Identity Crisis

Lily Shaffer - Ecuador


January 4, 2011

I want you to take a minute and think about what makes you you. We each have our own story comprised of experiences, friendships, families, opinions—our histories that have gotten us to where we are today.  These backgrounds can be compartmentalized into what makes our identity. There are the physical aspects that may affect the way people view us: ethnicity, race, body type, hair color, etc. Then there are the invisible aspects that define who we are—religion, socioeconomic status, sexual orientation, political stance.  Regardless of these compartmentalizations, we each have a personality. I am sarcastic and goofy, I crack terrible jokes, I am intellectually curious, I seek justice, I am compassionate, protective, and I care about the people who mean something to me so much that sometimes it hurts. What defines your personality? I want you to really, really think about this for a minute.

Now try to imagine someone ripping that away. Imagine if all of a sudden, you were a different race and everyone viewed you differently, or lying about your political stance because it wasn’t generally accepted.  Try to picture taking away your most valued quality because you simply can’t find the way to express it. Maybe it’s how you can turn any awkward situation into a funny one, or how when someone else feels pain, you feel their pain. Imagine an inability to express your fun-loving side because no one understands the words you’re using, or jokes you’re making.

Welcome to my life. I think I’m going through an identity crisis.

The primary reason I took this year was to begin to figure out who I am and who I want to be. I thought I’d get to think about it. I’d have the opportunity to experiment in a field I’ve considered going into, and hopefully have a better idea of what I want to study in college. I anticipated leaving the pieces of me I don’t like back in Reading and starting fresh. I could express the parts of me I love more gracefully, and experiment with the person I want to be.

But parts of this are more than I bargained for. Let’s start with the language. I am only just now finding my voice in Spanish.  I’m finally beginning to express my goofy, sarcastic side. I spent nearly three months stumbling over myself, laughing right along when I try to say that the water’s boiling but instead say something I’m not going to repeat.  The language aspect is definitely a challenge. There are parts of my personality I simply cannot express because I don’t have the capacity.  I’ve found a way to express the most vital aspects, but there are still many pieces missing.  I’m beginning to realize how much I took for granted the ability to express myself; the ability to speak with my mouth and facial expressions, and understand how other people perceive me.

The second facet of my identity crisis is perhaps more difficult. I come from a rather homogenous community in Reading, but an incredibly tolerating one at that. Here in Ecuador, there are parts of me I simply can’t express. I, along with pretty much all gringos, have been put into a box: I am a rich, Catholic, straight American descending from Ireland, Germany, or England, and I know everything that doesn’t have to do with Ecuador or Spanish. This is the assumption that is given to every gringo I’ve met, and it’s both an incredibly difficult and remarkably simple label to break out of. I can tell my family what my ethnic background is. I can explain that I received financial aid to be here.  I can tell a taxi driver that, thank you very much, I live here and know that it’s a dollar to anywhere in Ibarra, not 1.50. That’s easy. But let’s take a more challenging aspect: religion.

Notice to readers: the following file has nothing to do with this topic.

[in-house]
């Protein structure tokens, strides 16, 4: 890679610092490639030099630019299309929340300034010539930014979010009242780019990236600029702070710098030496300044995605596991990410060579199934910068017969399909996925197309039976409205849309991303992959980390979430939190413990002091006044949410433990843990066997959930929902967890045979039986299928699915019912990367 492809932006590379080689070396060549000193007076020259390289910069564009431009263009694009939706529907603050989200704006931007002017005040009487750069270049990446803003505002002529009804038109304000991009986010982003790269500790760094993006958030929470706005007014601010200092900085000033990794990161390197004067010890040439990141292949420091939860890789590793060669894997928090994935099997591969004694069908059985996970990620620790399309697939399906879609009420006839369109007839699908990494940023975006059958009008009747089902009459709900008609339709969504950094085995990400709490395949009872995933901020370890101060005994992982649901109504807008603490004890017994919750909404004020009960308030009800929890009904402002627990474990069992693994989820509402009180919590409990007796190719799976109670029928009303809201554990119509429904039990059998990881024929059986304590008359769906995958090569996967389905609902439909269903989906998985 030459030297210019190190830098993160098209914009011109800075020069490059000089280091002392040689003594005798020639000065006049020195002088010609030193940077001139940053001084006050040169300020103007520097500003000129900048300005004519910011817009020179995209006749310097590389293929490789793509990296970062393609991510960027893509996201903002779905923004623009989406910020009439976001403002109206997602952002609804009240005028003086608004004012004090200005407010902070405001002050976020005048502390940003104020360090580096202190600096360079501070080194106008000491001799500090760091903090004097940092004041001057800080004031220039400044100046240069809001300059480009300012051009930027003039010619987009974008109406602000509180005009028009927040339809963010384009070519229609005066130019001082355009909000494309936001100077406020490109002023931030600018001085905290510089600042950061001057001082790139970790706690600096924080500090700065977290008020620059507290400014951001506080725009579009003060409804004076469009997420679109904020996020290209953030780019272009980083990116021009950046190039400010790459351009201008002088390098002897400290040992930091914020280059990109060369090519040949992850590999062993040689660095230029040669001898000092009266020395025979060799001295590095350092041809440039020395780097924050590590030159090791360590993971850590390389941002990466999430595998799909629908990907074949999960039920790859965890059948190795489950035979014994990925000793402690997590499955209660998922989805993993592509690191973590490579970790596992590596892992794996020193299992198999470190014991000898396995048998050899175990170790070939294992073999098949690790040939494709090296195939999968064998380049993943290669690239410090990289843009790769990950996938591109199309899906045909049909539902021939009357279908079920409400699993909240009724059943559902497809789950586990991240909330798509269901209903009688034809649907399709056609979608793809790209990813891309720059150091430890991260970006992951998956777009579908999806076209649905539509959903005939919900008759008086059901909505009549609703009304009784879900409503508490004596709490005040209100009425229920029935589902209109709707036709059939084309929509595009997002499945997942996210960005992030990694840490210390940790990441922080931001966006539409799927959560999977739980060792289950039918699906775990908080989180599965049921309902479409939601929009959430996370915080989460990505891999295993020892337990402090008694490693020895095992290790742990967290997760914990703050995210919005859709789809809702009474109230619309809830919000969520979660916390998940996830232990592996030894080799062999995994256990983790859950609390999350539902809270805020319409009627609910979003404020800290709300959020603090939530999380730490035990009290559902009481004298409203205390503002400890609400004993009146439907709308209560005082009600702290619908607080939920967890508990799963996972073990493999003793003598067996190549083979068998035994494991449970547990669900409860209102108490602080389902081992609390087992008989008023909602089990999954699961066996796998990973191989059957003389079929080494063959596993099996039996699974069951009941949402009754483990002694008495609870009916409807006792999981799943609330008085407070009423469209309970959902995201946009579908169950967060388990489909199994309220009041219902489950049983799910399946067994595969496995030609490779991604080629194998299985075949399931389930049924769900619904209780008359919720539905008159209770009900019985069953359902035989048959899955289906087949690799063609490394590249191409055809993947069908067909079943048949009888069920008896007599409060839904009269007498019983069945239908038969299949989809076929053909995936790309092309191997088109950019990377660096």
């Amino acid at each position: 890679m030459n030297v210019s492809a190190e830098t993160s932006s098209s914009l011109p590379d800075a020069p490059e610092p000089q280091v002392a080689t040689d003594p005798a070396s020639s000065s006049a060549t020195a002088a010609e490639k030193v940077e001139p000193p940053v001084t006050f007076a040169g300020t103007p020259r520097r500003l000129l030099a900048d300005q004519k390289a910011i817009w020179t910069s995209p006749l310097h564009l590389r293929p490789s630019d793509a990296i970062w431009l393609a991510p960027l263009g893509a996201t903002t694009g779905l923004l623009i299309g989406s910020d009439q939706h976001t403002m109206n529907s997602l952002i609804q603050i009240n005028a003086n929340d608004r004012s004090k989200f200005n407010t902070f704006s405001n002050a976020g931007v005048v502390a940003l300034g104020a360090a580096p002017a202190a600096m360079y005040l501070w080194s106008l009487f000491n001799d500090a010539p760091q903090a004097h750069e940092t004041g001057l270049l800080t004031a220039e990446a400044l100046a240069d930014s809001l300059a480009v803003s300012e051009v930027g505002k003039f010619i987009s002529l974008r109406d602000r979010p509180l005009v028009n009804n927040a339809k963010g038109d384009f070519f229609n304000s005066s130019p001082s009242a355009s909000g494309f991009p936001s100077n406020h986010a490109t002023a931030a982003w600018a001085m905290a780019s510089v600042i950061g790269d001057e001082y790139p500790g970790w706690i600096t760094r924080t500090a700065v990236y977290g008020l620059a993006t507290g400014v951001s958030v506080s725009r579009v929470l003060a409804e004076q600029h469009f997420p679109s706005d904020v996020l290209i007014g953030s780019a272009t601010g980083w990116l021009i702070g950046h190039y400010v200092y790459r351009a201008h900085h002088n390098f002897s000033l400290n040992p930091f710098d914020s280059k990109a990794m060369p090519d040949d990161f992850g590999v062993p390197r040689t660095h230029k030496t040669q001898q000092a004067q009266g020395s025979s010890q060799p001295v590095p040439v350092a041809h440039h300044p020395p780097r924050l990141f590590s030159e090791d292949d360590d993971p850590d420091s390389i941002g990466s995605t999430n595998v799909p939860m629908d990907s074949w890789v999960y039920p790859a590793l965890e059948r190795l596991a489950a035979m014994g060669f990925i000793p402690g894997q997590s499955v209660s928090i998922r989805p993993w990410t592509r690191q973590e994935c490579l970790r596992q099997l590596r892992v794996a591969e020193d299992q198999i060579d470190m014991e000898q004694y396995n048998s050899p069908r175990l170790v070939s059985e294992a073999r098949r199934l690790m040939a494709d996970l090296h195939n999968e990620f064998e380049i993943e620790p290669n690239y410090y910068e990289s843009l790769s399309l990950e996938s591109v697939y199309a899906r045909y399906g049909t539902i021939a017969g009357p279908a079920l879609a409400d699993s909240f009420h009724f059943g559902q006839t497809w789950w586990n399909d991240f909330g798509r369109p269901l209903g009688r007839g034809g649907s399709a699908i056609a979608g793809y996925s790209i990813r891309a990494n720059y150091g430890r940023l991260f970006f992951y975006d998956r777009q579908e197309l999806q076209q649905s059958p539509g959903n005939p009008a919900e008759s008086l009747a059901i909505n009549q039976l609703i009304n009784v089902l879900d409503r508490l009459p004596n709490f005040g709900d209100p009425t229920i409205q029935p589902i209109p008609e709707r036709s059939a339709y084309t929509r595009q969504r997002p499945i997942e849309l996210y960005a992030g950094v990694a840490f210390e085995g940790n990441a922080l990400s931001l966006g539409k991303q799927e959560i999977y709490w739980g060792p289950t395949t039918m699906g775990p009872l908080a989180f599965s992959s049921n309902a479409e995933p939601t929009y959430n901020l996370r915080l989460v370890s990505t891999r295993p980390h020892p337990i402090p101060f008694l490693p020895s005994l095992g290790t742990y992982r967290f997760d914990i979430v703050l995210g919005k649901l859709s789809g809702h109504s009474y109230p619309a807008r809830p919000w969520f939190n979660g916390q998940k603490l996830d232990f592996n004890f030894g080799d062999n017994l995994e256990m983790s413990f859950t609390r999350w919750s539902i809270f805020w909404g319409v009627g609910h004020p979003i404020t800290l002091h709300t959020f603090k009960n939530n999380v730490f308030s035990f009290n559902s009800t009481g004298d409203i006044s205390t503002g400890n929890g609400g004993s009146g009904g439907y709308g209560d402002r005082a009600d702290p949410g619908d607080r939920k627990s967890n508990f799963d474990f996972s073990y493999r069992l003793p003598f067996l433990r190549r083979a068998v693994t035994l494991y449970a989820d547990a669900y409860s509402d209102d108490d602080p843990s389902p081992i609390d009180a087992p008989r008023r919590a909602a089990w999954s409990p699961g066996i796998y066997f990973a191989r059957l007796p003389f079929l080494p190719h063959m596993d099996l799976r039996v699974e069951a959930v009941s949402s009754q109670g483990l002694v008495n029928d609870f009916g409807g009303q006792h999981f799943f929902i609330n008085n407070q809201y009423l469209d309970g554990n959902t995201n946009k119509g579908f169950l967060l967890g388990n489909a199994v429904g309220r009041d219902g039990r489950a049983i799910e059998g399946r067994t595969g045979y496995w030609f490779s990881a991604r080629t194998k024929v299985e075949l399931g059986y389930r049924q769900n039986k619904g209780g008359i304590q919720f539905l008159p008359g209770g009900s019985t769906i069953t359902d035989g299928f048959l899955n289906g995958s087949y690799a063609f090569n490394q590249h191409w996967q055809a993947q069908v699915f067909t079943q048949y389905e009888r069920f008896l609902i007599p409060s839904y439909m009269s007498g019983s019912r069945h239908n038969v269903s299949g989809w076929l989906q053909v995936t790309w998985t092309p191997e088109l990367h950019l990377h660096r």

I’m realizing that I feel a substantial connection to my religion—more of a connection that I realized. I work at a Catholic organization; my bosses are nuns.  I’ve explained to them, among many others, that I don’t believe Jesus was the messiah, and that I’m not Catholic. And right after I finish explaining, I often hear, “So, what do you do for Christmas?” No one gets it because I’m pretty sure I’m the only Jew in Ibarra—that’s not an exaggeration. It’s dawning on me that this is an important aspect of my identity and I took for granted having an amazing, supportive temple. Lighting a makeshift Hanukkah menorah made of Santa Claus candlesticks and green and red candles with my mom was a very enlightening experience (hah…), but, despite retelling the Hanukkah story over latkes, she didn’t get it. I miss feeling Jewish with other people, and I’m struggling with that.

I’m definitely getting the chance to think about who I am and who I want to be.  There are parts of me I need but can’t express. But I can see, now that I’ve been stripped down to my bones and forced to rebuild myself, how and why I need them. I think it will be easier to express those parts come May, now that I’m recognizing what makes me me. At the same time, it’s been easy to cast aside the parts of my past I don’t want. I always need to think about what I’m saying and doing.  Ecuador has me on my toes 24/7.

I anticipate a much easier time redefining myself once I get to college. Not only have I had the chance to start over once, but when I do it for the second time, I’ll do it in my first language.

I’m learning about who I am whether or not I want to. I’m discovering what’s important and what I need to express based on what’s being repressed. I’m not going to lie—this is the most difficult part of any of my work here:  working on myself.

Lily Shaffer